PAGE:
Negative Sentences Turned Positive and Positive Teachable Moments
The Assignment: Negative Sentences Turned Positive and Positive Teachable Moments:
Please take the following ten negative sentences and rewrite them to make them much more positive. They are a great collection of sentences I found in a textbook.
The author stated that these are sentences you should never say to your children. I want the same message or a similar message said in a positive, encouraging way. You will need to find a positive way to respond to the child. That means: no negative words, no threats, no “I” (poor me) statements about yourself, no criticism, no bringing up old fights. Absolutely no mention of other siblings in the family, for that creates resentment.
You are welcome, and seriously encouraged to get help with this assignment. That means, asking for advice from friends, spouses, siblings, parents, grandparents, relatives, co-workers, anyone! Teens are especially good at recognizing negative words and ideas; enlist their help! This is a group project. This looks easy, but it is not. I will be grading them very stringently.
This assignment is worth 10 points or ten per cent of your grade in the course.
Some hints: Again! This assignment looks easy, but it is NOT! Please ask help from your children, from teens, from relatives, co-workers, etc. If you receive a grade below 7.5, you will be able to do over again the sentences that lost points.
- Perhaps you need to say what age group of child you would be addressing.
- Are you conveying support for your child? Good! Are you giving veiled (passive aggressive) criticism? Don’t!
- Are you making martyr statements (statements about “poor me” and “how hard I work” statements beginning with “I” and having complaints in them)? Many parenting textbooks like “I” sentences, but I find that they usually end up being angry complaints directed at the child. For this assignment, I would not use “I” statements.
- Please do not use sarcasm. Sarcasm is always interpreted very negatively by children. The angry message we think we hide in clever or funny sarcasm shouts loud and clear to children and hurts them terribly.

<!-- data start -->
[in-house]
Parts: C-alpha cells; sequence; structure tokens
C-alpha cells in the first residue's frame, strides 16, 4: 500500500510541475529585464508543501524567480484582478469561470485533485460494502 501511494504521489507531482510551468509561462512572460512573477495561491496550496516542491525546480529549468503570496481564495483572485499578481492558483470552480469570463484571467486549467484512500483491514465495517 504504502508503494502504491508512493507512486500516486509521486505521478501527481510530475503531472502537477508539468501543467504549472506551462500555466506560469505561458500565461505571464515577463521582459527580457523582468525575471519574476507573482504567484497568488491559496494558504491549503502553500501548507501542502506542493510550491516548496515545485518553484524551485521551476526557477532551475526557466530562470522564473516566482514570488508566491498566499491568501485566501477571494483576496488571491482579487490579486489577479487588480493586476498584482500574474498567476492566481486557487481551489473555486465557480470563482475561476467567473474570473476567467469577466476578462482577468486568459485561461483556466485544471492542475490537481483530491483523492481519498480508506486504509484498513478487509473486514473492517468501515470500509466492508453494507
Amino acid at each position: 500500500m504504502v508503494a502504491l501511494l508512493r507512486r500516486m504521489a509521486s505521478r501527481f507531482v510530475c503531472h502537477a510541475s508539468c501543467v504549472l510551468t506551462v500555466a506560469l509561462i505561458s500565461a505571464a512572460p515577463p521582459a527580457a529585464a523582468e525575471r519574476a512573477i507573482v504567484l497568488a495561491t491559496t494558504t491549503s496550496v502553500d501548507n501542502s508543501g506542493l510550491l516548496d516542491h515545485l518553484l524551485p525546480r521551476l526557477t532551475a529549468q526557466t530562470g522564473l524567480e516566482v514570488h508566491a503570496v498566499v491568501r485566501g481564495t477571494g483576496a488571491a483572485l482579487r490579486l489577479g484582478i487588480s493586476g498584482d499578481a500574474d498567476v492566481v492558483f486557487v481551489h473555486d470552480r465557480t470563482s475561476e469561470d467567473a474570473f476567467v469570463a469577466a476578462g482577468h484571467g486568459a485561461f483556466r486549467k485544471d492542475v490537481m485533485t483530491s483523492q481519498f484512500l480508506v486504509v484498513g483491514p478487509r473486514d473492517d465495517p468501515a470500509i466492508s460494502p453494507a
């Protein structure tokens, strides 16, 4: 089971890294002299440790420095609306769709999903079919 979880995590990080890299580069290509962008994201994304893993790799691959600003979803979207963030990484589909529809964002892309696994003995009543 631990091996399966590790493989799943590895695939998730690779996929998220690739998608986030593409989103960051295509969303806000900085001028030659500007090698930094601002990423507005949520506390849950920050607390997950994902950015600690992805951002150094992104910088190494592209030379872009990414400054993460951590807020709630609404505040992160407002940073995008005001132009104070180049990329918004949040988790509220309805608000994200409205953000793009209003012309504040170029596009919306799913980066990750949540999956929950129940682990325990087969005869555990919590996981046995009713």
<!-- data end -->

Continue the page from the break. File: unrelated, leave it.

- No threats, even hidden threats or sugar-coated threats!
- Do not ever compare siblings. That produces resentment by children.
- Sometimes a sentence is SO negative you cannot use it at all. Please substitute a positive, motivating sentence for any really bad, negative sentence.
Important: Please collect advice from everyone on these. Teens often to the best job of identifying negativity, and so do children. Good luck!
Here are the Negative Sentences:
You are to compose and turn in the completely rewritten, positive versions of these. If you think the sentence is just terrible, you should change the content enough to make it a sentence that is positive and encouraging.
1. “Look at the dirty footprints you put on my clean kitchen floor. You never consider how hard I work.”
2. “You are the sloppiest person. Just look at your room!”
3. “If you don’t start doing your share around here, I’m going to cut your allowance.”
4. “Take the garbage out this minute and no back talk, young man.”
5. “Now, do you think that was a nice thing to say about your friend? You should learn to treat your friends the way you want to be treated.”
6. “Don’t step off the sidewalk. You’ll get hit by a car.”
7. “Why are you doing this to me, hard as I work?”
8. “Why can’t you try as hard in school as your sister does?”
9. “You knew you had to get up early, but you were so smart and stayed up until midnight.”
10. “If you continue in the same manner, you’ll never amount to anything.”
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